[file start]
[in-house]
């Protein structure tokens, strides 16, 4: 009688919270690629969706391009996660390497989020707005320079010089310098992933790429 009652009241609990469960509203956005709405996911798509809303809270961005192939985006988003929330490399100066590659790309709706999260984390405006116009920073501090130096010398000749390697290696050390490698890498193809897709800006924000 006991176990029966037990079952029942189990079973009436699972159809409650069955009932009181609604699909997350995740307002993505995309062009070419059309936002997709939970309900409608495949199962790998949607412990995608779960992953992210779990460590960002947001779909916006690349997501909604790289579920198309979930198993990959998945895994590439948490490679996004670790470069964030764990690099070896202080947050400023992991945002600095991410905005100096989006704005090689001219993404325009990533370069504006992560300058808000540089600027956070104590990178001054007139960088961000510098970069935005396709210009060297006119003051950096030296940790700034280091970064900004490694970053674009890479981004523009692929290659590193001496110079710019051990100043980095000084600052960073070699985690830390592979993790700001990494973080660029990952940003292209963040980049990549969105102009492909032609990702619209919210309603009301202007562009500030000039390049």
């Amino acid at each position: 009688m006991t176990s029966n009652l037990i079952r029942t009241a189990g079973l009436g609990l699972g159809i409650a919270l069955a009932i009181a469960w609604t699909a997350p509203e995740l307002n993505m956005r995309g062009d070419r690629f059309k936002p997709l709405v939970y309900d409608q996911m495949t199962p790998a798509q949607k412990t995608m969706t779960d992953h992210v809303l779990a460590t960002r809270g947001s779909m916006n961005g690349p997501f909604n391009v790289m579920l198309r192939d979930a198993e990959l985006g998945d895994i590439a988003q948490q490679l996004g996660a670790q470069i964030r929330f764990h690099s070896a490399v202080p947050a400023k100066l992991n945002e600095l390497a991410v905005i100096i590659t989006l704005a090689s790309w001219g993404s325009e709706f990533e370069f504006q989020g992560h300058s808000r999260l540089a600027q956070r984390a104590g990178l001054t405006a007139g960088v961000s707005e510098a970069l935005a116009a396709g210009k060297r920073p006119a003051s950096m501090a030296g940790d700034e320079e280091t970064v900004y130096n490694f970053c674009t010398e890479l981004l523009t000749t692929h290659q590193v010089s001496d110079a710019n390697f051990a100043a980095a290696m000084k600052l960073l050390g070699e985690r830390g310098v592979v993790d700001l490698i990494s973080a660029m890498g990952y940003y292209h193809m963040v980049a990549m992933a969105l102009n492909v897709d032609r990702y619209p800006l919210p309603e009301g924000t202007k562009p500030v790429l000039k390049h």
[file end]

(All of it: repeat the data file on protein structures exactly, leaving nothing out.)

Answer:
[in-house]
């Protein structure tokens, strides 16, 4: 009688919270690629969706391009996660390497989020707005320079010089310098992933790429 009652009241609990469960509203956005709405996911798509809303809270961005192939985006988003929330490399100066590659790309709706999260984390405006116009920073501090130096010398000749390697290696050390490698890498193809897709800006924000 006991176990029966037990079952029942189990079973009436699972159809409650069955009932009181609604699909997350995740307002993505995309062009070419059309936002997709939970309900409608495949199962790998949607412990995608779960992953992210779990460590960002947001779909916006690349997501909604790289579920198309979930198993990959998945895994590439948490490679996004670790470069964030764990690099070896202080947050400023992991945002600095991410905005100096989006704005090689001219993404325009990533370069504006992560300058808000540089600027956070104590990178001054007139960088961000510098970069935005396709210009060297006119003051950096030296940790700034280091970064900004490694970053674009890479981004523009692929290659590193001496110079710019051990100043980095000084600052960073070699985690830390592979993790700001990494973080660029990952940003292209963040980049990549969105102009492909032609990702619209919210309603009301202007562009500030000039390049």
């Amino acid at each position: 009688m006991t176990s029966n009652l037990i079952r029942t009241a189990g079973l009436g609990l699972g159809i409650a919270l069955a009932i009181a469960w609604t699909a997350p509203e995740l307002n993505m956005r995309g062009d070419r690629f059309k936002p997709l709405v939970y309900d409608q996911m495949t199962p790998a798509q949607k412990t995608m969706t779960d992953h992210v809303l779990a460590t960002r809270g947001s779909m916006n961005g690349p997501f909604n391009v790289m579920l198309r192939d979930a198993e990959l985006g998945d895994i590439a988003q948490q490679l996004g996660a670790q470069i964030r929330f764990h690099s070896a490399v202080p947050a400023k100066l992991n945002e600095l390497a991410v905005i100096i590659t989006l704005a090689s790309w001219g993404s325009e709706f990533e370069f504006q989020g992560h300058s808000r999260l540089a600027q956070r984390a104590g990178l001054t405006a007139g960088v961000s707005e510098a970069l935005a116009a396709g210009k060297r920073p006119a003051s950096m501090a030296g940790d700034e320079e280091t970064v900004y130096n490694f970053c674009t010398e890479l981004l523009t000749t692929h290659q590193v010089s001496d110079a710019n390697f051990a100043a980095a290696m000084k600052l960073l050390g070699e985690r830390g310098v592979v993790d700001l490698i990494s973080a660029m890498g990952y940003y292209h193809m963040v980049a990549m992933a969105l102009n492909v897709d032609r990702y619209p800006l919210p309603e009301g924000t202007k562009p500030v790429l000039k390049h």